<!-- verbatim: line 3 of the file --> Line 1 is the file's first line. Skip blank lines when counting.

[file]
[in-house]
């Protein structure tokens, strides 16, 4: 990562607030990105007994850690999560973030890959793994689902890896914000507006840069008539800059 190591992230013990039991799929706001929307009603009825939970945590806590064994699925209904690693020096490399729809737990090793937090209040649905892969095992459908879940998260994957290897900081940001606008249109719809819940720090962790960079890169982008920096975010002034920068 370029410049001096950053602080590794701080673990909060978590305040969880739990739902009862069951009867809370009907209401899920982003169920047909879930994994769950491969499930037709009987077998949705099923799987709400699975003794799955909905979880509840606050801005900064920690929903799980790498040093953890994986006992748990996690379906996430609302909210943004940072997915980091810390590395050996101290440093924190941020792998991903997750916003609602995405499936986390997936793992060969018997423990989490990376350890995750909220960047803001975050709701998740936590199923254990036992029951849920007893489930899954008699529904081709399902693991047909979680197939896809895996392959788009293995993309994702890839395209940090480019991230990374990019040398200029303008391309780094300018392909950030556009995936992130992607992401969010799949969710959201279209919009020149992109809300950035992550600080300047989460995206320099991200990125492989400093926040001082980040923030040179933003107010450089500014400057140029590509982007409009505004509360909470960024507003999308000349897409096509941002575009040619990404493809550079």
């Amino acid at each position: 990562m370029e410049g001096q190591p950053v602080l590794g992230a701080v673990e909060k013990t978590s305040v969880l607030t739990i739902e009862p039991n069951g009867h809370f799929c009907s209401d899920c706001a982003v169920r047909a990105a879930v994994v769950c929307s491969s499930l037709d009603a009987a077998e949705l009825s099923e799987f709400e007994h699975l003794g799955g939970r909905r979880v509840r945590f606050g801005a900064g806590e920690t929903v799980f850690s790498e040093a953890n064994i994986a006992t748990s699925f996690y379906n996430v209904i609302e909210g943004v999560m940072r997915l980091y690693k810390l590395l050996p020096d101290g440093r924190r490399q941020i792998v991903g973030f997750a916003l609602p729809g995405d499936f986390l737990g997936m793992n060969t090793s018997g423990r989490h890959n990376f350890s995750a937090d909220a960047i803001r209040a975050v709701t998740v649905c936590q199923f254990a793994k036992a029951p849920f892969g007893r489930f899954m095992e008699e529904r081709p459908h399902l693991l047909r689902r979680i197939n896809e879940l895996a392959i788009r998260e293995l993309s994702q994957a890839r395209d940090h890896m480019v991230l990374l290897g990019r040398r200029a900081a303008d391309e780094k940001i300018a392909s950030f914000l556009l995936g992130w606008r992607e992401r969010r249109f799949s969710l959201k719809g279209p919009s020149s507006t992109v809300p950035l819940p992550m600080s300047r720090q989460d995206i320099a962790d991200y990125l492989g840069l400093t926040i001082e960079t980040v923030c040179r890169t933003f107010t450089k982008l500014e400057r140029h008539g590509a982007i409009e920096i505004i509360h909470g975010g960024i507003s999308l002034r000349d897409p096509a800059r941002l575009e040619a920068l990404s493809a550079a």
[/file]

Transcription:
């Amino acid at each position: 990562m370029e410049g001096q190591p950053v602080l590794g992230a701080v673990e909060k013990t978590s305040v969880l607030t739990i739902e009862p039991n069951g009867h809370f799929c009907s209401d899920c706001a982003v169920r047909a990105a879930v994994v769950c929307s491969s499930l037709d009603a009987a077998e949705l009825s099923e799987f709400e007994h699975l003794g799955g939970r909905r979880v509840r945590f606050g801005a900064g806590e920690t929903v799980f850690s790498e040093a953890n064994i994986a006992t748990s699925f996690y379906n996430v209904i609302e909210g943004v999560m940072r997915l980091y690693k810390l590395l050996p020096d101290g440093r924190r490399q941020i792998v991903g973030f997750a916003l609602p729809g995405d499936f986390l737990g997936m793992n060969t090793s018997g423990r989490h890959n990376f350890s995750a937090d909220a960047i803001r209040a975050v709701t998740v649905c936590q199923f254990a793994k036992a029951p849920f892969g007893r489930f899954m095992e008699e529904r081709p459908h399902l693991l047909r689902r979680i197939n896809e879940l895996a392959i788009r998260e293995l993309s994702q994957a890839r395209d940090h890896m480019v991230l990374l290897g990019r040398r200029a900081a303008d391309e780094k940001i300018a392909s950030f914000l556009l995936g992130w606008r992607e992401r969010r249109f799949s969710l959201k719809g279209p919009s020149s507006t992109v809300p950035l819940p992550m600080s300047r720090q989460d995206i320099a962790d991200y990125l492989g840069l400093t926040i001082e960079t980040v923030c040179r890169t933003f107010t450089k982008l500014e400057r140029h008539g590509a982007i409009e920096i505004i509360h909470g975010g960024i507003s999308l002034r000349d897409p096509a800059r941002l575009e040619a920068l990404s493809a550079a």